Navigation Links
For Some on Dialysis, Anemia Drugs Pose Risks
Date:3/2/2010

But experts say not using them would lower people's quality of life,,

TUESDAY, March 2 (HealthDay News) -- Powerful drugs that treat the anemia caused by kidney failure yield mixed results, depending on the severity of the anemia, a new study has shown.

People on dialysis with severe anemia, according to the study, tend to live longer when given high doses of the drugs -- known as erythropoiesis-stimulating agents (ESAs) and marketed as Epogen, Procrit and Aranesp. But it found that the drugs increase the risk for dying prematurely among people with mild anemia.

ESAs, which increase the production of red blood cells, are approved by the U.S. Food and Drug Administration to treat the anemia caused by cancer chemotherapy and AIDS drugs as well as kidney failure. But safety concerns have limited their use, especially among cancer patients.

Over the next few months, the FDA and the U.S. Centers for Medicare and Medicaid Services plan to review the use of ESAs in the treatment of anemic people with kidney disease. The researchers noted that ESAs are the most expensive drugs approved by Medicare for people needing long-term dialysis, with the agency spending about $2 billion a year on them.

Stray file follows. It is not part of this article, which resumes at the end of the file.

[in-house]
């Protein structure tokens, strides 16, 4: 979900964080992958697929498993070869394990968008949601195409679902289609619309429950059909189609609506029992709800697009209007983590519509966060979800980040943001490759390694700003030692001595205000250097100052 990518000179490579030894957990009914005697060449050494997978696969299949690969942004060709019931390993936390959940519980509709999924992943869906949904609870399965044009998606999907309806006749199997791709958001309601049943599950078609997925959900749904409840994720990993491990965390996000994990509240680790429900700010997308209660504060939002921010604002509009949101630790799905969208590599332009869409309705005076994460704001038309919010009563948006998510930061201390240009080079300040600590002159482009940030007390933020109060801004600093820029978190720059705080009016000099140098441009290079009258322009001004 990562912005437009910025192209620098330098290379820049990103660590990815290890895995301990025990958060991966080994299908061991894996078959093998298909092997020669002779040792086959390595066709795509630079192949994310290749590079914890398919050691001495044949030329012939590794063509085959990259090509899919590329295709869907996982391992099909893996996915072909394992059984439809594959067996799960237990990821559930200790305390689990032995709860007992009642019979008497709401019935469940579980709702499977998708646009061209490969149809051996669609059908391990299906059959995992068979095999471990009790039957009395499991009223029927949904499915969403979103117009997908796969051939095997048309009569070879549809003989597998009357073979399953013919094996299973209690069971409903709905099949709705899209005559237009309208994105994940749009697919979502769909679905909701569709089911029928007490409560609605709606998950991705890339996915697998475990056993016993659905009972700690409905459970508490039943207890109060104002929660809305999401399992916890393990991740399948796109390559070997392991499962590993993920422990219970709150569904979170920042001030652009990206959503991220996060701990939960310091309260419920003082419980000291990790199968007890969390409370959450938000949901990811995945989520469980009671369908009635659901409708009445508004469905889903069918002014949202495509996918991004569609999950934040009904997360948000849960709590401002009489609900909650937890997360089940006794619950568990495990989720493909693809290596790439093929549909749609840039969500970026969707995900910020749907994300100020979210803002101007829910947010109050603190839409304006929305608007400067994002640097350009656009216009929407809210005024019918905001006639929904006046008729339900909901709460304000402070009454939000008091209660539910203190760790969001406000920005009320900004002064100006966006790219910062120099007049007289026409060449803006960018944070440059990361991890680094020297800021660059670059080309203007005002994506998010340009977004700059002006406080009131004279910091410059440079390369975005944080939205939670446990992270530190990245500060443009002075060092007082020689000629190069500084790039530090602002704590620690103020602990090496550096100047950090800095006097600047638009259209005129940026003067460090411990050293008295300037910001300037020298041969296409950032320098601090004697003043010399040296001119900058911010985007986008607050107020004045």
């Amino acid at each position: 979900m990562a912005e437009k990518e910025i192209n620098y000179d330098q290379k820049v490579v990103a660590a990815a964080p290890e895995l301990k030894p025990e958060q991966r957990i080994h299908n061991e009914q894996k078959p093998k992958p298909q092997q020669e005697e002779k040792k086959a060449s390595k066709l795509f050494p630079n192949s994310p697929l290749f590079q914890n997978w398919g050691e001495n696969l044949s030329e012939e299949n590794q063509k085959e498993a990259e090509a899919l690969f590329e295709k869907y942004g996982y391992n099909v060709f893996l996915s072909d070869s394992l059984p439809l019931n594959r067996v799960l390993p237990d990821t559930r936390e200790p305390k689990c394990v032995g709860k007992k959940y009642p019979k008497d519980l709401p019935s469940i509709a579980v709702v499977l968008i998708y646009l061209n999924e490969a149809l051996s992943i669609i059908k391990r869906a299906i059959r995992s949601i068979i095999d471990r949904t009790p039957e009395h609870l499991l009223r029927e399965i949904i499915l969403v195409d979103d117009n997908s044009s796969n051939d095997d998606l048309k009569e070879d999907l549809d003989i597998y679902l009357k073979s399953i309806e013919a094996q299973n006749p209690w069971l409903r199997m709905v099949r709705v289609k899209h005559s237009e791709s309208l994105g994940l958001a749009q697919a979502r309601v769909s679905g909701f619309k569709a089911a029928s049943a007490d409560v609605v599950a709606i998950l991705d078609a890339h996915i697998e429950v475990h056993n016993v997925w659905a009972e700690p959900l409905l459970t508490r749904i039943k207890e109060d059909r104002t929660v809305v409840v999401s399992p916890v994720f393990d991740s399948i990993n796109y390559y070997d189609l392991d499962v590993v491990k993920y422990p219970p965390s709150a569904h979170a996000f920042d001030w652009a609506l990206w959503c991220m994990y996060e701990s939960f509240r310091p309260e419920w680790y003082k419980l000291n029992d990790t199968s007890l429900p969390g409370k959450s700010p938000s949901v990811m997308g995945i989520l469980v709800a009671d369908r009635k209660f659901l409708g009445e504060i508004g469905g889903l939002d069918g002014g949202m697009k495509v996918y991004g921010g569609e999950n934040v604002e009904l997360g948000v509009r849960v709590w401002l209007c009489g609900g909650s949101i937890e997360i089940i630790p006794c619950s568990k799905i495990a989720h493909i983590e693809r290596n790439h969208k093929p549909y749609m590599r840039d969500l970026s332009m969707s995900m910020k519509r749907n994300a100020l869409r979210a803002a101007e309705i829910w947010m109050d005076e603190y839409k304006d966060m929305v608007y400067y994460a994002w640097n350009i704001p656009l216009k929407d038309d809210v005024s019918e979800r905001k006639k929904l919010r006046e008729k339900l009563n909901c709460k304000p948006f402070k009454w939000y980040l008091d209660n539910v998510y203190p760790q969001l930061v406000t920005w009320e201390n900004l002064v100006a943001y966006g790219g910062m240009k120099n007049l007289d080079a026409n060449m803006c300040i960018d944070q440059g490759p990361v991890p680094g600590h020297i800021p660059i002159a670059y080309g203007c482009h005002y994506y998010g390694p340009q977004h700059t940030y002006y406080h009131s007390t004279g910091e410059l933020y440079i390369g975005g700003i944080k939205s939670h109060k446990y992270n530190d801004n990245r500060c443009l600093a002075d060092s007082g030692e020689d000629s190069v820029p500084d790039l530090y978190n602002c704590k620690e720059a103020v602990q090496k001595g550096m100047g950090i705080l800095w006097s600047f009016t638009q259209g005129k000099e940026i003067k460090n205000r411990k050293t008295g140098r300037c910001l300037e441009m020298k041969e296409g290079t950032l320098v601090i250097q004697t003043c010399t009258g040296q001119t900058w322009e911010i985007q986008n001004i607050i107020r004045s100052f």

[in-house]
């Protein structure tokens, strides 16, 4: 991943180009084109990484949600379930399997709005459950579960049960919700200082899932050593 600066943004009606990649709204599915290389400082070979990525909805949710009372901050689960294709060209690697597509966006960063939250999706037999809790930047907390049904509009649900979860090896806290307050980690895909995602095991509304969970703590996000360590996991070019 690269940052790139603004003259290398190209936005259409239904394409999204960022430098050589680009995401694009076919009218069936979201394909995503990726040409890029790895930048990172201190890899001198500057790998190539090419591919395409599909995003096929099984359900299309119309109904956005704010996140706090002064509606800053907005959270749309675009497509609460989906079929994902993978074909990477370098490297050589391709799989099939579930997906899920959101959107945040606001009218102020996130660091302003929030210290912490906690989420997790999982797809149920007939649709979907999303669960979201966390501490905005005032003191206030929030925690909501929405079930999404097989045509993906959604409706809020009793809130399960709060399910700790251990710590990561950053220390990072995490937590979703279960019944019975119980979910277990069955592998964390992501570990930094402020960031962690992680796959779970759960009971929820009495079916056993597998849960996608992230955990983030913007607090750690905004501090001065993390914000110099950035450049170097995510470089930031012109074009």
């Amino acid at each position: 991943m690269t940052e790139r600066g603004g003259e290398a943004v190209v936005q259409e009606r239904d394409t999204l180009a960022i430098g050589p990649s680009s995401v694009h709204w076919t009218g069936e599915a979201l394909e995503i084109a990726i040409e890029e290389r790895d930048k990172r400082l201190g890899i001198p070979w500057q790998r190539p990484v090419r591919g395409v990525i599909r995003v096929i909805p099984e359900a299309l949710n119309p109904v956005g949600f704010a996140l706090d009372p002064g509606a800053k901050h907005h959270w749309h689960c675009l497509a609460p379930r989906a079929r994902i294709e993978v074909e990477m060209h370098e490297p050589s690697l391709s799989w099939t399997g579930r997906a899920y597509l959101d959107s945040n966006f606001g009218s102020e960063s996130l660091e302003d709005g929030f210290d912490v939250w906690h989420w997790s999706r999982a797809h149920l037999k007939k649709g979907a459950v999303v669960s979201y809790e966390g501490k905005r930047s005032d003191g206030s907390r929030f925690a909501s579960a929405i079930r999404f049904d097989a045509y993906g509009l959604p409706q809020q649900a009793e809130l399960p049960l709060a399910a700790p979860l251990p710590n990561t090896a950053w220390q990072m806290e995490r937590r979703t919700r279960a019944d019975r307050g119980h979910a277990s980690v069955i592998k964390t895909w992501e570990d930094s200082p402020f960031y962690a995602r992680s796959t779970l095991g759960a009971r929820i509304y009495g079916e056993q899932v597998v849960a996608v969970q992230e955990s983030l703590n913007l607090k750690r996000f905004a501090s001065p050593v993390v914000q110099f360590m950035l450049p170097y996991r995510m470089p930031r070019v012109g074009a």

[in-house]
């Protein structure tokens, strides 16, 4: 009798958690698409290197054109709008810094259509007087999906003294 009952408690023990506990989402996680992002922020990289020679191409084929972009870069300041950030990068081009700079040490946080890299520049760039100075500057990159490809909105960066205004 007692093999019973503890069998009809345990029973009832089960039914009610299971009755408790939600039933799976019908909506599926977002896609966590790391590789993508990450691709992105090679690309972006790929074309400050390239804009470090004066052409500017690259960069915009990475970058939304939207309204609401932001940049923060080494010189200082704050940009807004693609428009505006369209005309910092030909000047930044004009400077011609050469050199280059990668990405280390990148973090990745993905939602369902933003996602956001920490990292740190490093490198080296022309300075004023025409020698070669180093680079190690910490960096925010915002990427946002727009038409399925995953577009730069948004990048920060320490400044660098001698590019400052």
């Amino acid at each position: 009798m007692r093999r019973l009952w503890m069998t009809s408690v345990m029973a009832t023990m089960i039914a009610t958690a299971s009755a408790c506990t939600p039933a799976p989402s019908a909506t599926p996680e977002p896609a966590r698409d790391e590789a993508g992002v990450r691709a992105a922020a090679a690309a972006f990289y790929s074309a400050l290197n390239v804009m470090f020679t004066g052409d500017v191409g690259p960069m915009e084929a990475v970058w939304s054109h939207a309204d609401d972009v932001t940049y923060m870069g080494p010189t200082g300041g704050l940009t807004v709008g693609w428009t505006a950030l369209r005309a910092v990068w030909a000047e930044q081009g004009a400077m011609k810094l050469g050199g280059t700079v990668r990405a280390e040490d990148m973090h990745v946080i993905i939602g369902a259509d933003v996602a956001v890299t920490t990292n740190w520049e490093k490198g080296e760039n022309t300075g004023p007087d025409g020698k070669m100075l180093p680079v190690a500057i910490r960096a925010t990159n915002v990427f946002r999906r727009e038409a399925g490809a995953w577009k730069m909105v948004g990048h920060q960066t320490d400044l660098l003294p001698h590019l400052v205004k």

"ESAs are the mainstay of treatment in these patients," said study author Dr. Wolfgang C. Winkelmayer, an associate professor of nephrology at Stanford University School of Medicine. "Almost 95 percent of those patients receive them."

By taking ESAs, people on dialysis who are anemic need fewer blood transfusions.

"What we did learn from our study," Winkelmayer said, "is that there is actually a benefit in mortality if you treat aggressively at the low end of hematocrits," which refers to the percent of blood that's made up of red cells.

"These findings clearly justify the use of ESAs beyond just to avoid transfusions, and using ESA might be good practice," he said.

The findings are reported in the March 3 issue of the Journal of the American Medical Association.

For the study, Winkelmayer's team looked at how ESAs were used in about 4,500 dialysis centers across the United States, analyzing data from people treated with ESAs and intravenous iron. They then looked at one-year death rates among the centers' patients.

The researchers found that people with the most severe anemia, with a hematocrit of less than 30 percent, benefited most from aggressive treatment with ESAs, while those with less severe anemia did not. The lower the hematocrit, the more anemic the person.

Less anemic people, those with hematocrits greater than 36 percent, had an 11 percent higher risk for dying if they received aggressive ESA treatment than did similar people whose anemia was treated less aggressively. Among those with hematocrits of 30 percent and 36 percent, aggressive or non-aggressive treatment with ESAs had no effect on mortality, the researchers found.